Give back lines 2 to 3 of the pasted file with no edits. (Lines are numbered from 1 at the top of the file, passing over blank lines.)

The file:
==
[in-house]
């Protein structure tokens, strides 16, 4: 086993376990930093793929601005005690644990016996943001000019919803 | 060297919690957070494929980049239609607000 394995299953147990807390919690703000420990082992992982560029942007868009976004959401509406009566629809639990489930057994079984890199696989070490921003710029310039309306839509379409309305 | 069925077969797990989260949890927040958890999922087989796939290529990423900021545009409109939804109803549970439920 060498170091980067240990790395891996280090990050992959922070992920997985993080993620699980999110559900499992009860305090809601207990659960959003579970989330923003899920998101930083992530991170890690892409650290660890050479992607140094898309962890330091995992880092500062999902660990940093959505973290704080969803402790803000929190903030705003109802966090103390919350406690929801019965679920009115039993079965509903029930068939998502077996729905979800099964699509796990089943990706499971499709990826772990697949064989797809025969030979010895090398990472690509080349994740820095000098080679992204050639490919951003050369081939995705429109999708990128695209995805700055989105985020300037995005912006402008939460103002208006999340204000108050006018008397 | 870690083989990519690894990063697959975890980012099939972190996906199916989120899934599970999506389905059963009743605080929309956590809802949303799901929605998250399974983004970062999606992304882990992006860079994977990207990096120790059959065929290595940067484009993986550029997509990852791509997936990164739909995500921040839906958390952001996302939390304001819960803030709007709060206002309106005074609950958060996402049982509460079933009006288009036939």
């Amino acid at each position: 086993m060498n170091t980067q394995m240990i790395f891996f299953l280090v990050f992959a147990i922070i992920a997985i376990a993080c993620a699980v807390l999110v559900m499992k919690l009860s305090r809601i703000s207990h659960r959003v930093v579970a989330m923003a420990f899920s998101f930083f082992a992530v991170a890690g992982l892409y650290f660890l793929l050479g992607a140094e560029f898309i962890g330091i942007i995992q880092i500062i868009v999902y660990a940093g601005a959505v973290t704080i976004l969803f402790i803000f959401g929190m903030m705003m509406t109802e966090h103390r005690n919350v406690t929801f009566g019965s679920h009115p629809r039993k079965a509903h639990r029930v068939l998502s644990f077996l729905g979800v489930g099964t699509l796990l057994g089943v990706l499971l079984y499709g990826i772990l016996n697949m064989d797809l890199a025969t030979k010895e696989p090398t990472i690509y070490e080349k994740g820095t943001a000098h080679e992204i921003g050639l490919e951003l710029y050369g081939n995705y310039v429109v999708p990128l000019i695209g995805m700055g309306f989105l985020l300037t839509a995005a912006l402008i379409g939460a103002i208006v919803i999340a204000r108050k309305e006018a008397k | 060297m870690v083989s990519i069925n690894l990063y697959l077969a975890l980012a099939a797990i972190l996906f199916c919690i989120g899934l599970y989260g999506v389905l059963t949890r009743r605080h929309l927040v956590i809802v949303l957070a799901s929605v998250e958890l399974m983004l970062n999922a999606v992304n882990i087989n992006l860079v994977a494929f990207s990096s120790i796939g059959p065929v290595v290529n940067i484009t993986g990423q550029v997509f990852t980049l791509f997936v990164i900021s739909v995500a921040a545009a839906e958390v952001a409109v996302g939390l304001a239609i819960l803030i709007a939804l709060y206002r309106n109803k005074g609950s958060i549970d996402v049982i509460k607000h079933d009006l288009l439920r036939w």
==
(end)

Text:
């Protein structure tokens, strides 16, 4: 086993376990930093793929601005005690644990016996943001000019919803 | 060297919690957070494929980049239609607000 394995299953147990807390919690703000420990082992992982560029942007868009976004959401509406009566629809639990489930057994079984890199696989070490921003710029310039309306839509379409309305 | 069925077969797990989260949890927040958890999922087989796939290529990423900021545009409109939804109803549970439920 060498170091980067240990790395891996280090990050992959922070992920997985993080993620699980999110559900499992009860305090809601207990659960959003579970989330923003899920998101930083992530991170890690892409650290660890050479992607140094898309962890330091995992880092500062999902660990940093959505973290704080969803402790803000929190903030705003109802966090103390919350406690929801019965679920009115039993079965509903029930068939998502077996729905979800099964699509796990089943990706499971499709990826772990697949064989797809025969030979010895090398990472690509080349994740820095000098080679992204050639490919951003050369081939995705429109999708990128695209995805700055989105985020300037995005912006402008939460103002208006999340204000108050006018008397 | 870690083989990519690894990063697959975890980012099939972190996906199916989120899934599970999506389905059963009743605080929309956590809802949303799901929605998250399974983004970062999606992304882990992006860079994977990207990096120790059959065929290595940067484009993986550029997509990852791509997936990164739909995500921040839906958390952001996302939390304001819960803030709007709060206002309106005074609950958060996402049982509460079933009006288009036939």
């Amino acid at each position: 086993m060498n170091t980067q394995m240990i790395f891996f299953l280090v990050f992959a147990i922070i992920a997985i376990a993080c993620a699980v807390l999110v559900m499992k919690l009860s305090r809601i703000s207990h659960r959003v930093v579970a989330m923003a420990f899920s998101f930083f082992a992530v991170a890690g992982l892409y650290f660890l793929l050479g992607a140094e560029f898309i962890g330091i942007i995992q880092i500062i868009v999902y660990a940093g601005a959505v973290t704080i976004l969803f402790i803000f959401g929190m903030m705003m509406t109802e966090h103390r005690n919350v406690t929801f009566g019965s679920h009115p629809r039993k079965a509903h639990r029930v068939l998502s644990f077996l729905g979800v489930g099964t699509l796990l057994g089943v990706l499971l079984y499709g990826i772990l016996n697949m064989d797809l890199a025969t030979k010895e696989p090398t990472i690509y070490e080349k994740g820095t943001a000098h080679e992204i921003g050639l490919e951003l710029y050369g081939n995705y310039v429109v999708p990128l000019i695209g995805m700055g309306f989105l985020l300037t839509a995005a912006l402008i379409g939460a103002i208006v919803i999340a204000r108050k309305e006018a008397k | 060297m870690v083989s990519i069925n690894l990063y697959l077969a975890l980012a099939a797990i972190l996906f199916c919690i989120g899934l599970y989260g999506v389905l059963t949890r009743r605080h929309l927040v956590i809802v949303l957070a799901s929605v998250e958890l399974m983004l970062n999922a999606v992304n882990i087989n992006l860079v994977a494929f990207s990096s120790i796939g059959p065929v290595v290529n940067i484009t993986g990423q550029v997509f990852t980049l791509f997936v990164i900021s739909v995500a921040a545009a839906e958390v952001a409109v996302g939390l304001a239609i819960l803030i709007a939804l709060y206002r309106n109803k005074g609950s958060i549970d996402v049982i509460k607000h079933d009006l288009l439920r036939w």